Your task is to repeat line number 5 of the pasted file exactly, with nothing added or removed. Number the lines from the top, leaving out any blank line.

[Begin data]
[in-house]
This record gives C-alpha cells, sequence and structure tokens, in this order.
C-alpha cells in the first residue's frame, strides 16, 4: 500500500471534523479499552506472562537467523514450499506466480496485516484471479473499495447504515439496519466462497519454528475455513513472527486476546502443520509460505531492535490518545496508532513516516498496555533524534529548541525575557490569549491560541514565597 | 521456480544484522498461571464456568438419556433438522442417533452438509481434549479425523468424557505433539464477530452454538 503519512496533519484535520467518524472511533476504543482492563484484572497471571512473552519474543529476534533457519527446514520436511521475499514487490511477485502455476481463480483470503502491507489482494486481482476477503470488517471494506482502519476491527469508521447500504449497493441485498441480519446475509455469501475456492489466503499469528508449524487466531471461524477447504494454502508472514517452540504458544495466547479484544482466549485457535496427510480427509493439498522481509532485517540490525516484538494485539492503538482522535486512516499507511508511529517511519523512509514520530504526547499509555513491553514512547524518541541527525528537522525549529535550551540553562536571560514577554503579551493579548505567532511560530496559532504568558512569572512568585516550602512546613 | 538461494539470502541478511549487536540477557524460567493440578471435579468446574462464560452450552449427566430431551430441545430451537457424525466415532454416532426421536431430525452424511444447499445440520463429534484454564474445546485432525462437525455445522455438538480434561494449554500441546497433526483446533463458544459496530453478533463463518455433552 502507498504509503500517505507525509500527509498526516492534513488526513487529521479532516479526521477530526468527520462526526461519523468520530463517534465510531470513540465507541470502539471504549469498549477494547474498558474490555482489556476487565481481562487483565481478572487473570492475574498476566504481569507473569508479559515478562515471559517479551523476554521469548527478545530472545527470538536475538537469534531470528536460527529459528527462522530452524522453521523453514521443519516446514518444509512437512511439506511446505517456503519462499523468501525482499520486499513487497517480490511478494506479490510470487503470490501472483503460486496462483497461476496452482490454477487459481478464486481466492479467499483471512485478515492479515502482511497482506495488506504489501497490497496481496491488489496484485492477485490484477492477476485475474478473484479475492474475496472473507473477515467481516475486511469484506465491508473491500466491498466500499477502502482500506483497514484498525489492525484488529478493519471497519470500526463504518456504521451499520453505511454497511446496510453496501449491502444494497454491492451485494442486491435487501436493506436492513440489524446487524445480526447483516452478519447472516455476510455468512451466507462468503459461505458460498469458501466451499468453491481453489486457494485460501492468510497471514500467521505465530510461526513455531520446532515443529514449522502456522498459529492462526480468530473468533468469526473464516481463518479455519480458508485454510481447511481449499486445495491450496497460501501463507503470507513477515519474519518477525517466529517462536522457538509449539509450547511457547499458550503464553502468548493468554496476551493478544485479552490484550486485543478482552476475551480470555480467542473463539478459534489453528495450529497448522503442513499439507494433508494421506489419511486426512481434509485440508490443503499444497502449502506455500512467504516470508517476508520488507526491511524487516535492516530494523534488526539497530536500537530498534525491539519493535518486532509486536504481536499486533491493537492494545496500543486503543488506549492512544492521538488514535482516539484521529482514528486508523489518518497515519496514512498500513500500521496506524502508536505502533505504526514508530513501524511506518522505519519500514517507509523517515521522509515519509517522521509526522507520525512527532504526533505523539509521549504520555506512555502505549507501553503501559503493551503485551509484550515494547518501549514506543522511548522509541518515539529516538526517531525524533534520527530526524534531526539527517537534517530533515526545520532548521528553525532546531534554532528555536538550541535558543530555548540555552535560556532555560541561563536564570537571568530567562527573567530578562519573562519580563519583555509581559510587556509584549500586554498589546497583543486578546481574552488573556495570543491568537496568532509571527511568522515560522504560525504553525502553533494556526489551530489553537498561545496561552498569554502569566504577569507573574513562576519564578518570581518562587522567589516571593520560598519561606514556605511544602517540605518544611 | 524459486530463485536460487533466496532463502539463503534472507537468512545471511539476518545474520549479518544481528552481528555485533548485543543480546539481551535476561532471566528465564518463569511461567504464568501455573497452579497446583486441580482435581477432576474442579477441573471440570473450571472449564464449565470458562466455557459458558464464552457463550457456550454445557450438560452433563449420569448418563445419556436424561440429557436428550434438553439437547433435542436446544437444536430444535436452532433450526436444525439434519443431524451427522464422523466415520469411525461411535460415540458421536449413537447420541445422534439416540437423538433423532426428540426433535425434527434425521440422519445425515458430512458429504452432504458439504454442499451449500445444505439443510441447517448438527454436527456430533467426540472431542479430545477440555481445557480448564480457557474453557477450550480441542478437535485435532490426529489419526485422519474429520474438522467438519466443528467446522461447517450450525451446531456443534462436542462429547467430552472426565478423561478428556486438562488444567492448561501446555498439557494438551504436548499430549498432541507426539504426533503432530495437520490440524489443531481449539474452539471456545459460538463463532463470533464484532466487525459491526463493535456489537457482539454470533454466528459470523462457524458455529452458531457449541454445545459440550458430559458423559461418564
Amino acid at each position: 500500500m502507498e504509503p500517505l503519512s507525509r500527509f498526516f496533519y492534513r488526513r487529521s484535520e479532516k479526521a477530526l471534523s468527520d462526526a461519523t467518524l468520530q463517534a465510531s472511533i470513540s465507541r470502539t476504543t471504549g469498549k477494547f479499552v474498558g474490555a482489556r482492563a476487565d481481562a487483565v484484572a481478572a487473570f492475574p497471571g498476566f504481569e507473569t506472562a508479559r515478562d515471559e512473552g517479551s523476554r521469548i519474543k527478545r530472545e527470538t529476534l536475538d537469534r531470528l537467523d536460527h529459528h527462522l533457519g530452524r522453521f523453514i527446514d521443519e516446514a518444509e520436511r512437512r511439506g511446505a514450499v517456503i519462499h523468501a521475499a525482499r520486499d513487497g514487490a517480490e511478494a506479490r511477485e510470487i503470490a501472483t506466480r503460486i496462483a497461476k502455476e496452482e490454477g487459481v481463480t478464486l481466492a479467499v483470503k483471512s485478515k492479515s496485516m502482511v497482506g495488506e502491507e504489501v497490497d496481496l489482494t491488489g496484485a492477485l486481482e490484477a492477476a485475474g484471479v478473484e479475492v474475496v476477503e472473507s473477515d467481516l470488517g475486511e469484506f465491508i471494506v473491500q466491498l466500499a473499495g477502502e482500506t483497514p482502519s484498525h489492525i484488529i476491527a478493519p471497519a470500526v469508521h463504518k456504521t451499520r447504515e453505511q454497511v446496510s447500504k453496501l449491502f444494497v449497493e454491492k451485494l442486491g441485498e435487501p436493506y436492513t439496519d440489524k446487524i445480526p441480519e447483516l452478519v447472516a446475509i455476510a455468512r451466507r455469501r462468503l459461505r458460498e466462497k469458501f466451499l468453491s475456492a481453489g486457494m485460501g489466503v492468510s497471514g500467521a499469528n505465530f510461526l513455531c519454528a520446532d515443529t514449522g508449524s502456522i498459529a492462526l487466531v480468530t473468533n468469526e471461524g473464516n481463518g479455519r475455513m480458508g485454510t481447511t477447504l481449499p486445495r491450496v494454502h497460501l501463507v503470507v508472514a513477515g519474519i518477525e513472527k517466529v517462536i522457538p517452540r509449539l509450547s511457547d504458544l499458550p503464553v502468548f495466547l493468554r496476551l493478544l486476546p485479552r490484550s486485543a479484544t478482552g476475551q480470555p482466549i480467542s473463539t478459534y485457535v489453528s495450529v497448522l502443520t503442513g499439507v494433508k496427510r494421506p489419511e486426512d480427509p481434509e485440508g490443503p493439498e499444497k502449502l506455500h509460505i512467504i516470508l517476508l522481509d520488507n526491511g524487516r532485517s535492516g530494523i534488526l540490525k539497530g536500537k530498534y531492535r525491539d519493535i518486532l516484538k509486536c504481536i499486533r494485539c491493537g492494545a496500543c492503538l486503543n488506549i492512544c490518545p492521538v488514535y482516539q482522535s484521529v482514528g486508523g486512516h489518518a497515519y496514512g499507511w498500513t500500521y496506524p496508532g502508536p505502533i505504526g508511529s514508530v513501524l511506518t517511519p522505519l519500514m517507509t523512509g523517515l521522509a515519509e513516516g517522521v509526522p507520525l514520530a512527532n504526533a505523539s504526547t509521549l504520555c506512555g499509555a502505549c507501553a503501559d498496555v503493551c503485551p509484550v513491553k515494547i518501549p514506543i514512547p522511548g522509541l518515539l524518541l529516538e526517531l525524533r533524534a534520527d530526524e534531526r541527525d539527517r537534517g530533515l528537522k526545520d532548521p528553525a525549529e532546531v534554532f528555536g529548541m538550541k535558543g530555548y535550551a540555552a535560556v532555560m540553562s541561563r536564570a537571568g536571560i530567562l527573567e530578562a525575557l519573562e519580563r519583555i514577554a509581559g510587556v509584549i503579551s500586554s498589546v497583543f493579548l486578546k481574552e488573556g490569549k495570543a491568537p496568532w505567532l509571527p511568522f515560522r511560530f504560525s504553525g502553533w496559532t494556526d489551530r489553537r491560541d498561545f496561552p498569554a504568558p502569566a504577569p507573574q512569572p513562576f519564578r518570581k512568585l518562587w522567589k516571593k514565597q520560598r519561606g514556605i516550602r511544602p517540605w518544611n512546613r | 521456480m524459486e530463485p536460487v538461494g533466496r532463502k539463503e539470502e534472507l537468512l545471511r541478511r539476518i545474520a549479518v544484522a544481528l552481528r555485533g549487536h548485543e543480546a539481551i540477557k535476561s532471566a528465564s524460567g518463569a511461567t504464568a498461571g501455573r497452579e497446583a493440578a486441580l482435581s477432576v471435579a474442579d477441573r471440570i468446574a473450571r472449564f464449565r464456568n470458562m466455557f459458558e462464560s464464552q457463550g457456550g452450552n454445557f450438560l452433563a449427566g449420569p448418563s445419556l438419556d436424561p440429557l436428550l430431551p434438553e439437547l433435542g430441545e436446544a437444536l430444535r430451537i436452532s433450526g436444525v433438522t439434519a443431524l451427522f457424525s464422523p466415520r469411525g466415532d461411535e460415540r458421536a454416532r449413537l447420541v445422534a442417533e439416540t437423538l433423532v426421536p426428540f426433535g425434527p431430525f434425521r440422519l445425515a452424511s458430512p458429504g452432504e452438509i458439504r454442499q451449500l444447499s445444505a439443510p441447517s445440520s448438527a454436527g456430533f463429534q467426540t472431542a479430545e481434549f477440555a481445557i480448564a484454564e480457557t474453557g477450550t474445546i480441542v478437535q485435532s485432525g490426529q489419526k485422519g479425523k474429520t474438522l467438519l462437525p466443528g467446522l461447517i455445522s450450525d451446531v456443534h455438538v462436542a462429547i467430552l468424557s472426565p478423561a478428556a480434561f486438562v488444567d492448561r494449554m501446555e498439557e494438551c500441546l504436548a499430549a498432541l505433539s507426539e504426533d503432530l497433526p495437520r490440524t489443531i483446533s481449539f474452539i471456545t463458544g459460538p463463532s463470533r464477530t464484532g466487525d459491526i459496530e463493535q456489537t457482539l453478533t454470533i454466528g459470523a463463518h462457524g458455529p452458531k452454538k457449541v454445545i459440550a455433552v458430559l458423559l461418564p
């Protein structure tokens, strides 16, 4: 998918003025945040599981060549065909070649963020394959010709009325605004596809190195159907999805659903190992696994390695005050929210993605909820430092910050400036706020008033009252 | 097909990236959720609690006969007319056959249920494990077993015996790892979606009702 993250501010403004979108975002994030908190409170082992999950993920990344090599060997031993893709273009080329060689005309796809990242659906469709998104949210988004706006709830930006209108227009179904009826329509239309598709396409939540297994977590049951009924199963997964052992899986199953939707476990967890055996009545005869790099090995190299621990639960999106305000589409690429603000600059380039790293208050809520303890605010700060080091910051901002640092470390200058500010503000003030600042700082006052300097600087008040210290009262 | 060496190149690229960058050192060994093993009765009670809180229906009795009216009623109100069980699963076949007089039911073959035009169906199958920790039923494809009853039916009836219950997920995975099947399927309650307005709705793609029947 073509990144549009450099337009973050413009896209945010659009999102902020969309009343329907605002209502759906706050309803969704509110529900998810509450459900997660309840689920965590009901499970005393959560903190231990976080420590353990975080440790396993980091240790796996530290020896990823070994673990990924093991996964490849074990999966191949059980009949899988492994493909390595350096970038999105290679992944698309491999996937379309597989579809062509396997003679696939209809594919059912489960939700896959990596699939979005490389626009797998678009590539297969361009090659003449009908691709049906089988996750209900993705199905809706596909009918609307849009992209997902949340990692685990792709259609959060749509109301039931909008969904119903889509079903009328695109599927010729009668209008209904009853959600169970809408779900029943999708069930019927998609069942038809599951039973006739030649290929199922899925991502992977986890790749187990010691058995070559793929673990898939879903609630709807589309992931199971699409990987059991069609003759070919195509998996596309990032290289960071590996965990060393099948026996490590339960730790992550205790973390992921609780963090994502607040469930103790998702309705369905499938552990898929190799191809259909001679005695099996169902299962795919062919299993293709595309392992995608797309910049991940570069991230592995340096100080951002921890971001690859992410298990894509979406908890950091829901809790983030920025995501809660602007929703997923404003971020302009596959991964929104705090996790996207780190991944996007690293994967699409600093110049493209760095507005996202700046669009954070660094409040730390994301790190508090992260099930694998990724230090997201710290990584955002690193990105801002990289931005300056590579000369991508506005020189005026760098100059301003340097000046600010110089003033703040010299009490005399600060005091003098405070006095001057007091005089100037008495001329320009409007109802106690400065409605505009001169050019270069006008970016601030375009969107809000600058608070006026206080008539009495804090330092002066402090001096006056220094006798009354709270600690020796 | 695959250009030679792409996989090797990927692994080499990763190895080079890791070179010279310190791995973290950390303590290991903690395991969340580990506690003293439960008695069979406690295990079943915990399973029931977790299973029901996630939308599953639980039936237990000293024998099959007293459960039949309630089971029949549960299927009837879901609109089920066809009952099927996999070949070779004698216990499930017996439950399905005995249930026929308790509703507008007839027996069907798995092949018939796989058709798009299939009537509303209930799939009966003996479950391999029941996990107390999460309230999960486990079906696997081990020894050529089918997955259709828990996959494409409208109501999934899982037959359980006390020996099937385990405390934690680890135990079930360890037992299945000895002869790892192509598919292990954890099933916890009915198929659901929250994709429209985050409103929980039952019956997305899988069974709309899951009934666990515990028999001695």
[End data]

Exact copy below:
């Protein structure tokens, strides 16, 4: 998918003025945040599981060549065909070649963020394959010709009325605004596809190195159907999805659903190992696994390695005050929210993605909820430092910050400036706020008033009252 | 097909990236959720609690006969007319056959249920494990077993015996790892979606009702 993250501010403004979108975002994030908190409170082992999950993920990344090599060997031993893709273009080329060689005309796809990242659906469709998104949210988004706006709830930006209108227009179904009826329509239309598709396409939540297994977590049951009924199963997964052992899986199953939707476990967890055996009545005869790099090995190299621990639960999106305000589409690429603000600059380039790293208050809520303890605010700060080091910051901002640092470390200058500010503000003030600042700082006052300097600087008040210290009262 | 060496190149690229960058050192060994093993009765009670809180229906009795009216009623109100069980699963076949007089039911073959035009169906199958920790039923494809009853039916009836219950997920995975099947399927309650307005709705793609029947 073509990144549009450099337009973050413009896209945010659009999102902020969309009343329907605002209502759906706050309803969704509110529900998810509450459900997660309840689920965590009901499970005393959560903190231990976080420590353990975080440790396993980091240790796996530290020896990823070994673990990924093991996964490849074990999966191949059980009949899988492994493909390595350096970038999105290679992944698309491999996937379309597989579809062509396997003679696939209809594919059912489960939700896959990596699939979005490389626009797998678009590539297969361009090659003449009908691709049906089988996750209900993705199905809706596909009918609307849009992209997902949340990692685990792709259609959060749509109301039931909008969904119903889509079903009328695109599927010729009668209008209904009853959600169970809408779900029943999708069930019927998609069942038809599951039973006739030649290929199922899925991502992977986890790749187990010691058995070559793929673990898939879903609630709807589309992931199971699409990987059991069609003759070919195509998996596309990032290289960071590996965990060393099948026996490590339960730790992550205790973390992921609780963090994502607040469930103790998702309705369905499938552990898929190799191809259909001679005695099996169902299962795919062919299993293709595309392992995608797309910049991940570069991230592995340096100080951002921890971001690859992410298990894509979406908890950091829901809790983030920025995501809660602007929703997923404003971020302009596959991964929104705090996790996207780190991944996007690293994967699409600093110049493209760095507005996202700046669009954070660094409040730390994301790190508090992260099930694998990724230090997201710290990584955002690193990105801002990289931005300056590579000369991508506005020189005026760098100059301003340097000046600010110089003033703040010299009490005399600060005091003098405070006095001057007091005089100037008495001329320009409007109802106690400065409605505009001169050019270069006008970016601030375009969107809000600058608070006026206080008539009495804090330092002066402090001096006056220094006798009354709270600690020796 | 695959250009030679792409996989090797990927692994080499990763190895080079890791070179010279310190791995973290950390303590290991903690395991969340580990506690003293439960008695069979406690295990079943915990399973029931977790299973029901996630939308599953639980039936237990000293024998099959007293459960039949309630089971029949549960299927009837879901609109089920066809009952099927996999070949070779004698216990499930017996439950399905005995249930026929308790509703507008007839027996069907798995092949018939796989058709798009299939009537509303209930799939009966003996479950391999029941996990107390999460309230999960486990079906696997081990020894050529089918997955259709828990996959494409409208109501999934899982037959359980006390020996099937385990405390934690680890135990079930360890037992299945000895002869790892192509598919292990954890099933916890009915198929659901929250994709429209985050409103929980039952019956997305899988069974709309899951009934666990515990028999001695």